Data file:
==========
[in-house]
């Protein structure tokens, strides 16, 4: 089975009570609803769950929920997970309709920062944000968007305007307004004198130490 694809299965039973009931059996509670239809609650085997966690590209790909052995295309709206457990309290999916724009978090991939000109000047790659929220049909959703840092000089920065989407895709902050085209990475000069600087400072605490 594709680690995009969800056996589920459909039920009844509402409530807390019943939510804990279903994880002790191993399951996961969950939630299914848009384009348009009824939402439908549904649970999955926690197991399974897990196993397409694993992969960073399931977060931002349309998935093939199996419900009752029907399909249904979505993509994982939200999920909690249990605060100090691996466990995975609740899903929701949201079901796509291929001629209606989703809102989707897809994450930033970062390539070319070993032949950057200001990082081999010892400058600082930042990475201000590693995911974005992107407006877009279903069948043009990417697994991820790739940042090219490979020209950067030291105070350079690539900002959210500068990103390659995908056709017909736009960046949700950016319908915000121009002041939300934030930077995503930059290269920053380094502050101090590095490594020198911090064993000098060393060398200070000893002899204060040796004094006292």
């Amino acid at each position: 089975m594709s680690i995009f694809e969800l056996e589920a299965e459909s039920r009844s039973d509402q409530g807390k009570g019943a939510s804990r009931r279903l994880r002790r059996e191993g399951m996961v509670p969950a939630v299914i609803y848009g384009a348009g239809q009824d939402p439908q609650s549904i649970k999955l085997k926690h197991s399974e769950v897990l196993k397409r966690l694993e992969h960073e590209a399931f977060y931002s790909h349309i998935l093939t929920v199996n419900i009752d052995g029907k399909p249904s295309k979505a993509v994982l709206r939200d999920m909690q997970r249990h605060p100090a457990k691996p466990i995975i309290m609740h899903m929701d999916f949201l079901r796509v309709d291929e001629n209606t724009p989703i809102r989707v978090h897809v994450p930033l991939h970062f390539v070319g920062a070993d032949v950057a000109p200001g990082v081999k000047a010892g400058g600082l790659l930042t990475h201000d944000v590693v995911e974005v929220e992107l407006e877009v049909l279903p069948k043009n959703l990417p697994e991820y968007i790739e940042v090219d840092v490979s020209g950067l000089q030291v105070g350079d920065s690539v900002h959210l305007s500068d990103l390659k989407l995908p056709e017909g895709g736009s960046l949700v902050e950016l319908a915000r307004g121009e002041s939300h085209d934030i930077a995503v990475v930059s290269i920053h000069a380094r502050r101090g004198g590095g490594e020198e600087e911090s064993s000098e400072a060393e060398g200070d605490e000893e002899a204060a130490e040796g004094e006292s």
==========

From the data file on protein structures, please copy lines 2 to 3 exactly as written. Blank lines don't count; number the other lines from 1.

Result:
């Protein structure tokens, strides 16, 4: 089975009570609803769950929920997970309709920062944000968007305007307004004198130490 694809299965039973009931059996509670239809609650085997966690590209790909052995295309709206457990309290999916724009978090991939000109000047790659929220049909959703840092000089920065989407895709902050085209990475000069600087400072605490 594709680690995009969800056996589920459909039920009844509402409530807390019943939510804990279903994880002790191993399951996961969950939630299914848009384009348009009824939402439908549904649970999955926690197991399974897990196993397409694993992969960073399931977060931002349309998935093939199996419900009752029907399909249904979505993509994982939200999920909690249990605060100090691996466990995975609740899903929701949201079901796509291929001629209606989703809102989707897809994450930033970062390539070319070993032949950057200001990082081999010892400058600082930042990475201000590693995911974005992107407006877009279903069948043009990417697994991820790739940042090219490979020209950067030291105070350079690539900002959210500068990103390659995908056709017909736009960046949700950016319908915000121009002041939300934030930077995503930059290269920053380094502050101090590095490594020198911090064993000098060393060398200070000893002899204060040796004094006292």
């Amino acid at each position: 089975m594709s680690i995009f694809e969800l056996e589920a299965e459909s039920r009844s039973d509402q409530g807390k009570g019943a939510s804990r009931r279903l994880r002790r059996e191993g399951m996961v509670p969950a939630v299914i609803y848009g384009a348009g239809q009824d939402p439908q609650s549904i649970k999955l085997k926690h197991s399974e769950v897990l196993k397409r966690l694993e992969h960073e590209a399931f977060y931002s790909h349309i998935l093939t929920v199996n419900i009752d052995g029907k399909p249904s295309k979505a993509v994982l709206r939200d999920m909690q997970r249990h605060p100090a457990k691996p466990i995975i309290m609740h899903m929701d999916f949201l079901r796509v309709d291929e001629n209606t724009p989703i809102r989707v978090h897809v994450p930033l991939h970062f390539v070319g920062a070993d032949v950057a000109p200001g990082v081999k000047a010892g400058g600082l790659l930042t990475h201000d944000v590693v995911e974005v929220e992107l407006e877009v049909l279903p069948k043009n959703l990417p697994e991820y968007i790739e940042v090219d840092v490979s020209g950067l000089q030291v105070g350079d920065s690539v900002h959210l305007s500068d990103l390659k989407l995908p056709e017909g895709g736009s960046l949700v902050e950016l319908a915000r307004g121009e002041s939300h085209d934030i930077a995503v990475v930059s290269i920053h000069a380094r502050r101090g004198g590095g490594e020198e600087e911090s064993s000098e400072a060393e060398g200070d605490e000893e002899a204060a130490e040796g004094e006292s």